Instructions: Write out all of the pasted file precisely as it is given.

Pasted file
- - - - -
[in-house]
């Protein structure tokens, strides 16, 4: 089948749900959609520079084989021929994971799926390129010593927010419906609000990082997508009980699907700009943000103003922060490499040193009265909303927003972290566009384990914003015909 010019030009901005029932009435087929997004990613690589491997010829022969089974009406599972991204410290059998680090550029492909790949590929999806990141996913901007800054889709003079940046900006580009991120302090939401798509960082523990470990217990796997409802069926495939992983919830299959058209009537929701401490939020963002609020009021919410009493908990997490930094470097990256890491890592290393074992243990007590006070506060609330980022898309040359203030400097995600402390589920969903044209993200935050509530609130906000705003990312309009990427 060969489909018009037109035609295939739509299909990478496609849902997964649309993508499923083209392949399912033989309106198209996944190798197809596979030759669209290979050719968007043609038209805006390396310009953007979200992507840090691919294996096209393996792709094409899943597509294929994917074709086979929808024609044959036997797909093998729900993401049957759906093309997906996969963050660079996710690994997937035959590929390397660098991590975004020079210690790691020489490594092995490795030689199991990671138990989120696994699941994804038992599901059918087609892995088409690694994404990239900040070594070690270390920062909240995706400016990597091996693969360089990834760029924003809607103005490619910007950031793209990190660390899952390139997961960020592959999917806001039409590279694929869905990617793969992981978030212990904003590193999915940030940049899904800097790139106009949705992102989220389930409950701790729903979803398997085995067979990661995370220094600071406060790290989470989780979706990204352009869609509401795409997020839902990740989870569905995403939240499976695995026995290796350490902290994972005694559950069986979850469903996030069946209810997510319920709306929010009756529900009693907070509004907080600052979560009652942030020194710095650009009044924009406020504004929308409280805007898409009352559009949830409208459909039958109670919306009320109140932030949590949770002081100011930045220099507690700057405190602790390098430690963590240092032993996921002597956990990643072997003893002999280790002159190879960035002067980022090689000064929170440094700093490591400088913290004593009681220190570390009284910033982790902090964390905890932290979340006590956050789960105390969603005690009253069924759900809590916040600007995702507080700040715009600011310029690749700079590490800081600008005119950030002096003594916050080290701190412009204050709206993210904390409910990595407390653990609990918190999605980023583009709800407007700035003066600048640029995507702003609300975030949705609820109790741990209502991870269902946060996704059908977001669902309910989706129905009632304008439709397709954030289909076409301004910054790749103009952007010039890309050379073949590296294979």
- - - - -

[in-house]
């Protein structure tokens, strides 16, 4: 089948749900959609520079084989021929994971799926390129010593927010419906609000990082997508009980699907700009943000103003922060490499040193009265909303927003972290566009384990914003015909 010019030009901005029932009435087929997004990613690589491997010829022969089974009406599972991204410290059998680090550029492909790949590929999806990141996913901007800054889709003079940046900006580009991120302090939401798509960082523990470990217990796997409802069926495939992983919830299959058209009537929701401490939020963002609020009021919410009493908990997490930094470097990256890491890592290393074992243990007590006070506060609330980022898309040359203030400097995600402390589920969903044209993200935050509530609130906000705003990312309009990427 060969489909018009037109035609295939739509299909990478496609849902997964649309993508499923083209392949399912033989309106198209996944190798197809596979030759669209290979050719968007043609038209805006390396310009953007979200992507840090691919294996096209393996792709094409899943597509294929994917074709086979929808024609044959036997797909093998729900993401049957759906093309997906996969963050660079996710690994997937035959590929390397660098991590975004020079210690790691020489490594092995490795030689199991990671138990989120696994699941994804038992599901059918087609892995088409690694994404990239900040070594070690270390920062909240995706400016990597091996693969360089990834760029924003809607103005490619910007950031793209990190660390899952390139997961960020592959999917806001039409590279694929869905990617793969992981978030212990904003590193999915940030940049899904800097790139106009949705992102989220389930409950701790729903979803398997085995067979990661995370220094600071406060790290989470989780979706990204352009869609509401795409997020839902990740989870569905995403939240499976695995026995290796350490902290994972005694559950069986979850469903996030069946209810997510319920709306929010009756529900009693907070509004907080600052979560009652942030020194710095650009009044924009406020504004929308409280805007898409009352559009949830409208459909039958109670919306009320109140932030949590949770002081100011930045220099507690700057405190602790390098430690963590240092032993996921002597956990990643072997003893002999280790002159190879960035002067980022090689000064929170440094700093490591400088913290004593009681220190570390009284910033982790902090964390905890932290979340006590956050789960105390969603005690009253069924759900809590916040600007995702507080700040715009600011310029690749700079590490800081600008005119950030002096003594916050080290701190412009204050709206993210904390409910990595407390653990609990918190999605980023583009709800407007700035003066600048640029995507702003609300975030949705609820109790741990209502991870269902946060996704059908977001669902309910989706129905009632304008439709397709954030289909076409301004910054790749103009952007010039890309050379073949590296294979």